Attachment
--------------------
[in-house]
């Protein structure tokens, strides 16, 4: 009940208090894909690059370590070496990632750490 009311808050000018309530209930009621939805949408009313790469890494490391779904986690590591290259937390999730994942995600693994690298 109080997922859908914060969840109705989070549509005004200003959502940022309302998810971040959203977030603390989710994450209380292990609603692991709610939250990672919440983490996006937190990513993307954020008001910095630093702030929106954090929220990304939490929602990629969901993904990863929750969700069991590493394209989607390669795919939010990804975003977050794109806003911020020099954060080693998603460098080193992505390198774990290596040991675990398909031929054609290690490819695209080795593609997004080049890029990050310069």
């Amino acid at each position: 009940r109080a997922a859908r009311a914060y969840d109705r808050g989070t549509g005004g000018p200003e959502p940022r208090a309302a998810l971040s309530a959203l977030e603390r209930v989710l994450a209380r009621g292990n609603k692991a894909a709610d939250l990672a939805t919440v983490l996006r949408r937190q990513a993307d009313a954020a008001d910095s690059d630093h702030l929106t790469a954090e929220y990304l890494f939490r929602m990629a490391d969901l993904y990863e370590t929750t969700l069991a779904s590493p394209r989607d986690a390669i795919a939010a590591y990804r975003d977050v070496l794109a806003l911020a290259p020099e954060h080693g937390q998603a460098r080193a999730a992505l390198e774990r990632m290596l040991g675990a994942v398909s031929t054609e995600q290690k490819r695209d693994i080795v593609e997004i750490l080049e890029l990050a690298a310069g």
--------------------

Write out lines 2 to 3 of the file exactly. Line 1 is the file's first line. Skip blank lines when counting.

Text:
């Protein structure tokens, strides 16, 4: 009940208090894909690059370590070496990632750490 009311808050000018309530209930009621939805949408009313790469890494490391779904986690590591290259937390999730994942995600693994690298 109080997922859908914060969840109705989070549509005004200003959502940022309302998810971040959203977030603390989710994450209380292990609603692991709610939250990672919440983490996006937190990513993307954020008001910095630093702030929106954090929220990304939490929602990629969901993904990863929750969700069991590493394209989607390669795919939010990804975003977050794109806003911020020099954060080693998603460098080193992505390198774990290596040991675990398909031929054609290690490819695209080795593609997004080049890029990050310069």
């Amino acid at each position: 009940r109080a997922a859908r009311a914060y969840d109705r808050g989070t549509g005004g000018p200003e959502p940022r208090a309302a998810l971040s309530a959203l977030e603390r209930v989710l994450a209380r009621g292990n609603k692991a894909a709610d939250l990672a939805t919440v983490l996006r949408r937190q990513a993307d009313a954020a008001d910095s690059d630093h702030l929106t790469a954090e929220y990304l890494f939490r929602m990629a490391d969901l993904y990863e370590t929750t969700l069991a779904s590493p394209r989607d986690a390669i795919a939010a590591y990804r975003d977050v070496l794109a806003l911020a290259p020099e954060h080693g937390q998603a460098r080193a999730a992505l390198e774990r990632m290596l040991g675990a994942v398909s031929t054609e995600q290690k490819r695209d693994i080795v593609e997004i750490l080049e890029l990050a690298a310069g």